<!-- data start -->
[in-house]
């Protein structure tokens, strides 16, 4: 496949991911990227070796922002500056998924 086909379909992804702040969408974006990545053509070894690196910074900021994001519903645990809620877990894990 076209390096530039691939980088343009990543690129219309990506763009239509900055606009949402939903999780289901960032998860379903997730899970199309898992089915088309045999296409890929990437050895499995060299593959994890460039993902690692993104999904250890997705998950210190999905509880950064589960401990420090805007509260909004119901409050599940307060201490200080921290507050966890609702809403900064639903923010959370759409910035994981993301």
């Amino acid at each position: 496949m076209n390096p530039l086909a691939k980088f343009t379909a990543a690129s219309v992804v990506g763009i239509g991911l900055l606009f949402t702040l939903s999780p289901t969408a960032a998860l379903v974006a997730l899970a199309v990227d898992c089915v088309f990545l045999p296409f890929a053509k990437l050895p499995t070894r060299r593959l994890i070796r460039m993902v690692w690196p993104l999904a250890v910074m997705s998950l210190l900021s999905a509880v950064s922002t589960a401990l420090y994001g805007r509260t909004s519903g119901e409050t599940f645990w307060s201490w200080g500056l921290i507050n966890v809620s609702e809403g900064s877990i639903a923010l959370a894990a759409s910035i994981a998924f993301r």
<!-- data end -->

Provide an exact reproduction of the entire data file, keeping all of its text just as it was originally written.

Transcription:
[in-house]
């Protein structure tokens, strides 16, 4: 496949991911990227070796922002500056998924 086909379909992804702040969408974006990545053509070894690196910074900021994001519903645990809620877990894990 076209390096530039691939980088343009990543690129219309990506763009239509900055606009949402939903999780289901960032998860379903997730899970199309898992089915088309045999296409890929990437050895499995060299593959994890460039993902690692993104999904250890997705998950210190999905509880950064589960401990420090805007509260909004119901409050599940307060201490200080921290507050966890609702809403900064639903923010959370759409910035994981993301």
């Amino acid at each position: 496949m076209n390096p530039l086909a691939k980088f343009t379909a990543a690129s219309v992804v990506g763009i239509g991911l900055l606009f949402t702040l939903s999780p289901t969408a960032a998860l379903v974006a997730l899970a199309v990227d898992c089915v088309f990545l045999p296409f890929a053509k990437l050895p499995t070894r060299r593959l994890i070796r460039m993902v690692w690196p993104l999904a250890v910074m997705s998950l210190l900021s999905a509880v950064s922002t589960a401990l420090y994001g805007r509260t909004s519903g119901e409050t599940f645990w307060s201490w200080g500056l921290i507050n966890v809620s609702e809403g900064s877990i639903a923010l959370a894990a759409s910035i994981a998924f993301r």